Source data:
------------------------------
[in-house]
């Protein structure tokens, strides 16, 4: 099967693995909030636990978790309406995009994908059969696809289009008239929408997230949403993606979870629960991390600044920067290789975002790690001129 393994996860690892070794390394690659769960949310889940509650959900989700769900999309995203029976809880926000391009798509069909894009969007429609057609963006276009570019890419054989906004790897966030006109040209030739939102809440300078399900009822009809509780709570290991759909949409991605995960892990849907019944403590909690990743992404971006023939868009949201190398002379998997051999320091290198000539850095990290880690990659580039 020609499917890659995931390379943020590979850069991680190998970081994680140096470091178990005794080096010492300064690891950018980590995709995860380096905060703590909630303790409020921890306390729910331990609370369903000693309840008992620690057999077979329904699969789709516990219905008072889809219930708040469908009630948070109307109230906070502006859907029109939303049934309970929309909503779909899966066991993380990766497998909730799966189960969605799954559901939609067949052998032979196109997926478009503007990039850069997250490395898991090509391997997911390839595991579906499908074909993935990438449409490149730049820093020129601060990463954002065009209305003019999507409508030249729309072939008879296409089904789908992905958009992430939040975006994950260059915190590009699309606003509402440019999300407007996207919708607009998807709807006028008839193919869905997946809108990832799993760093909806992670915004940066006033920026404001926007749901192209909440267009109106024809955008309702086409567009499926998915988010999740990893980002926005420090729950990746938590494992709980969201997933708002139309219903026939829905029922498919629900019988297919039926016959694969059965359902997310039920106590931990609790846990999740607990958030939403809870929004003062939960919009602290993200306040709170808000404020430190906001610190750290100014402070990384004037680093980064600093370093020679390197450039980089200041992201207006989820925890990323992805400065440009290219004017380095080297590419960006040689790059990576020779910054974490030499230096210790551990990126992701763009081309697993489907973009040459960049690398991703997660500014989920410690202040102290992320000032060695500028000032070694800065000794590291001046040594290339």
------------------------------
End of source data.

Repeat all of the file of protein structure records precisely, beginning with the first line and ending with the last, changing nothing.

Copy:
[in-house]
């Protein structure tokens, strides 16, 4: 099967693995909030636990978790309406995009994908059969696809289009008239929408997230949403993606979870629960991390600044920067290789975002790690001129 393994996860690892070794390394690659769960949310889940509650959900989700769900999309995203029976809880926000391009798509069909894009969007429609057609963006276009570019890419054989906004790897966030006109040209030739939102809440300078399900009822009809509780709570290991759909949409991605995960892990849907019944403590909690990743992404971006023939868009949201190398002379998997051999320091290198000539850095990290880690990659580039 020609499917890659995931390379943020590979850069991680190998970081994680140096470091178990005794080096010492300064690891950018980590995709995860380096905060703590909630303790409020921890306390729910331990609370369903000693309840008992620690057999077979329904699969789709516990219905008072889809219930708040469908009630948070109307109230906070502006859907029109939303049934309970929309909503779909899966066991993380990766497998909730799966189960969605799954559901939609067949052998032979196109997926478009503007990039850069997250490395898991090509391997997911390839595991579906499908074909993935990438449409490149730049820093020129601060990463954002065009209305003019999507409508030249729309072939008879296409089904789908992905958009992430939040975006994950260059915190590009699309606003509402440019999300407007996207919708607009998807709807006028008839193919869905997946809108990832799993760093909806992670915004940066006033920026404001926007749901192209909440267009109106024809955008309702086409567009499926998915988010999740990893980002926005420090729950990746938590494992709980969201997933708002139309219903026939829905029922498919629900019988297919039926016959694969059965359902997310039920106590931990609790846990999740607990958030939403809870929004003062939960919009602290993200306040709170808000404020430190906001610190750290100014402070990384004037680093980064600093370093020679390197450039980089200041992201207006989820925890990323992805400065440009290219004017380095080297590419960006040689790059990576020779910054974490030499230096210790551990990126992701763009081309697993489907973009040459960049690398991703997660500014989920410690202040102290992320000032060695500028000032070694800065000794590291001046040594290339």